About 12 years ago I met an artist named Ladj Ly through a directors’ collective in France called Kourtrajmé. We were 20 years old and both interested in representing marginalized communities through our art. Ladj was from a housing development in the Parisian suburb Clichy-sous-Bois called Les Bosquets, which translates as “the groves.” It looked nothing like a grove, however: the neighborhood was full of giant housing towers in a very stark landscape. Ladj called it “the real ghetto.” Everything was broken: the elevators in the housing projects, the lights outside. He asked me if I would like to work with him there, and he was my introduction to the neighborhood. I did not know then that we were starting what would be a ten-year project or that, the following year, the neighborhood would explode in riots.
At that time Les Bosquets was full of tension. Like many suburbs in France, the neighborhood is a melting pot. It was created in the 1960s to provide better conditions for immigrants. But the train line that would have connected Clichy-sous-Bois to Paris was never completed, and the suburb slowly became abandoned. The neighborhood was literally disconnected.
We made our first portraits in Les Bosquets in 2004. Ladj and I took close-up images of the neighbors there. They loved playing to the cameras, making silly faces. This was before social media made it possible for people to disseminate their own images so easily, so when we posted these portraits in Paris, we were really bringing those faces to neighborhoods where they would otherwise never be seen. We also posted the photos around Les Bosquets itself.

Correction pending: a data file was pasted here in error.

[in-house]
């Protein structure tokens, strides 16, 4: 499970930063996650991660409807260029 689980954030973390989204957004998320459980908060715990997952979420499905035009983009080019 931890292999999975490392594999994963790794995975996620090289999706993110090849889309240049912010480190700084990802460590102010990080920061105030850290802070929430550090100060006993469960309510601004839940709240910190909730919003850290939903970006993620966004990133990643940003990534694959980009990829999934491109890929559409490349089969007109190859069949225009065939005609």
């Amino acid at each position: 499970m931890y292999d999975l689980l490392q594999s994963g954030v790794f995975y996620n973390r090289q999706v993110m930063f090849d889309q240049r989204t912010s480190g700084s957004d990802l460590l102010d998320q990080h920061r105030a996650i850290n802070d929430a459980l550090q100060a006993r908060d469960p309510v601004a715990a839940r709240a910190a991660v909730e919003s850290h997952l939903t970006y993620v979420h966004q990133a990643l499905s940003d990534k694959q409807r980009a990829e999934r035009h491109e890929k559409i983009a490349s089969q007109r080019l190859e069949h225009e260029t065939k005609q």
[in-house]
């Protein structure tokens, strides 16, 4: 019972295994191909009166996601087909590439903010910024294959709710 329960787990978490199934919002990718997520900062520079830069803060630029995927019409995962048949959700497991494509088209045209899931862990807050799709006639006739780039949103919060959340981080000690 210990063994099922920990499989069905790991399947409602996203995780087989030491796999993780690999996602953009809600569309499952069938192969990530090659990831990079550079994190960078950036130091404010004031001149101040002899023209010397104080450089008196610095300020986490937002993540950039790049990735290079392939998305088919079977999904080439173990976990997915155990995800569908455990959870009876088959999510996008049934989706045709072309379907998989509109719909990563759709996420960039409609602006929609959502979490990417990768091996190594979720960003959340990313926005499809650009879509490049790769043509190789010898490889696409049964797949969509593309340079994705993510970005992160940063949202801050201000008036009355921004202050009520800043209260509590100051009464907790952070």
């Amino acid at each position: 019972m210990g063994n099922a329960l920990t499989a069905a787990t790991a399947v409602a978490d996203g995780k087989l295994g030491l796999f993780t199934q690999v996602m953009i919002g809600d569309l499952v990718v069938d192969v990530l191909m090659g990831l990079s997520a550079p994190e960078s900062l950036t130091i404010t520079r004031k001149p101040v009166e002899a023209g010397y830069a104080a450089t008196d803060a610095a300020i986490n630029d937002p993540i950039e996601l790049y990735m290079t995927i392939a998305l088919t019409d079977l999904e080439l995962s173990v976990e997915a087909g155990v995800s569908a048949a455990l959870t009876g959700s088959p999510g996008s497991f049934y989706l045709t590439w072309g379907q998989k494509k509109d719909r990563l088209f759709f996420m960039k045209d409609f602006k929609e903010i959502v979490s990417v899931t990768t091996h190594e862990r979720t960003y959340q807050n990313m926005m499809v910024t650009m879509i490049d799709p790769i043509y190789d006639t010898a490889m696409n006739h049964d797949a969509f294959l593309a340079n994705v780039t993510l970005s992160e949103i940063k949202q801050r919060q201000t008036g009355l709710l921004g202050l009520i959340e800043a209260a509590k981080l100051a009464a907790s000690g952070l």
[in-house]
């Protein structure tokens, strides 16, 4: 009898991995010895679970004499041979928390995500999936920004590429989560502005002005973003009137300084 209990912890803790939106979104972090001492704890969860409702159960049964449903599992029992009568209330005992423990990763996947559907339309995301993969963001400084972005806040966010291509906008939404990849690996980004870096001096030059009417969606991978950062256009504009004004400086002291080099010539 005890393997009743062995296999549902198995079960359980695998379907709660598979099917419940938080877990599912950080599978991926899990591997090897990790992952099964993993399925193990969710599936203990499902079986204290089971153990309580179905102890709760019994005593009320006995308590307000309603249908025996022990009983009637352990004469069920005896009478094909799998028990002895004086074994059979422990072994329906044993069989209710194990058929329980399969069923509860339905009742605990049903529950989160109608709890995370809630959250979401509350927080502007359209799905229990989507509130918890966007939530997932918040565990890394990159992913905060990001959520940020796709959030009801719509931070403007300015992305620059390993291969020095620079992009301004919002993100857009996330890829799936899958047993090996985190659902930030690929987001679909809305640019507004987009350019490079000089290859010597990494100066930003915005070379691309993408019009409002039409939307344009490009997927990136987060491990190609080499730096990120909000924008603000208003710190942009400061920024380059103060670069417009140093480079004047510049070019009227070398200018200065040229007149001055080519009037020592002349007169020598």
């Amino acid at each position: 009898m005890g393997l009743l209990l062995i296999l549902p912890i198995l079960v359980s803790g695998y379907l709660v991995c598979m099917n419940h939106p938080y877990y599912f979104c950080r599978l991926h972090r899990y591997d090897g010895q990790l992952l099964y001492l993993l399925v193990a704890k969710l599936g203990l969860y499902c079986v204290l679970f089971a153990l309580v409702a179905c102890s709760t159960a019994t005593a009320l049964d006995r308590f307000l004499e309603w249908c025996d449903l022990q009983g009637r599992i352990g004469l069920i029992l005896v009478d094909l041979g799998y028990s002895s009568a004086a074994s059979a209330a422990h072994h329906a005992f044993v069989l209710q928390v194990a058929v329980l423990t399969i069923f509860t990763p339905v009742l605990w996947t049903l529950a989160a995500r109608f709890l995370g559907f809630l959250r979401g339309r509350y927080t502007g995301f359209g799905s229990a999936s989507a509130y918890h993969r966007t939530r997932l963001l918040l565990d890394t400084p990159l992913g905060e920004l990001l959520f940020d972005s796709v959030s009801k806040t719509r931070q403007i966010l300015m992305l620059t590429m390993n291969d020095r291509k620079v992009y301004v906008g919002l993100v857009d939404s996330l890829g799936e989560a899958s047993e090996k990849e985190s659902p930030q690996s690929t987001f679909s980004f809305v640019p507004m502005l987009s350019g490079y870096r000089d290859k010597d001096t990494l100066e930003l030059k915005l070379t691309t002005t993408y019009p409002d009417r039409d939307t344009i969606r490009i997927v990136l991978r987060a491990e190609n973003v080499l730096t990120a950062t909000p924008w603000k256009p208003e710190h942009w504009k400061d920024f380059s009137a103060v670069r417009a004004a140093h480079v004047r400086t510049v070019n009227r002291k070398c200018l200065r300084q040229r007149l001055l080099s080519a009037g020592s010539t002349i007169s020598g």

In October 2005 two teenagers in Clichy-sous-Bois were being chased by the police. They hid in an electric power station, and they were electrocuted. When they died, the neighborhood erupted in riots. There were a lot of factors—the neighborhood was in very bad shape—but that was the triggering event. The riots started on the exact corner where we had placed photos a year earlier. We put some portraits on buildings that were later demolished. It was a very intense experience to see the portraits of residents being destroyed as the buildings themselves were brought down.
Ladj was living in the neighborhood during the riots, and he was filming what was happening. He documented the riots from the inside, telling the stories not just of the residents who were outraged but also of others who were trying to stop the riots and serve as mediators between rioters and police. There were other narratives beyond the one that was captured by the media. What happened there has happened, and is still happening, in many neighborhoods around the world when a city is full of tension or is deteriorating.
Now, almost 10 years after the riots, my new film Les Bosquets is the culmination of the work that Ladj and I started. It is also an homage to him. The film is a combination of a ballet, which tells the story of the riots through choreography, and testimony and video images from the neighborhood. The situation in Les Bosquets has changed somewhat—the run-down housing towers have been replaced—but the community is still isolated. The most significant change since we began there, however, is the control that communities have in telling their own stories and representing themselves, and the power that comes from that.
In Les Bosquets there is a character inspired by Ladj and another who plays a reporter. For most of the ballet they are clashing with each other, but ultimately they are able to engage in a dialogue. They are filming each other, using the same tool. During the riots in Les Bosquets, there was no Twitter, no Instagram—there was no easy way for people to see information from the inside. Today there are still clashes between communities and police or between citizens and governments, but people are able to document their experiences and to spread their own images. Through working with this community for 10 years, I have learned that you need both visions to see the situation clearly. The more people can express themselves, the more they can be empowered by their own images.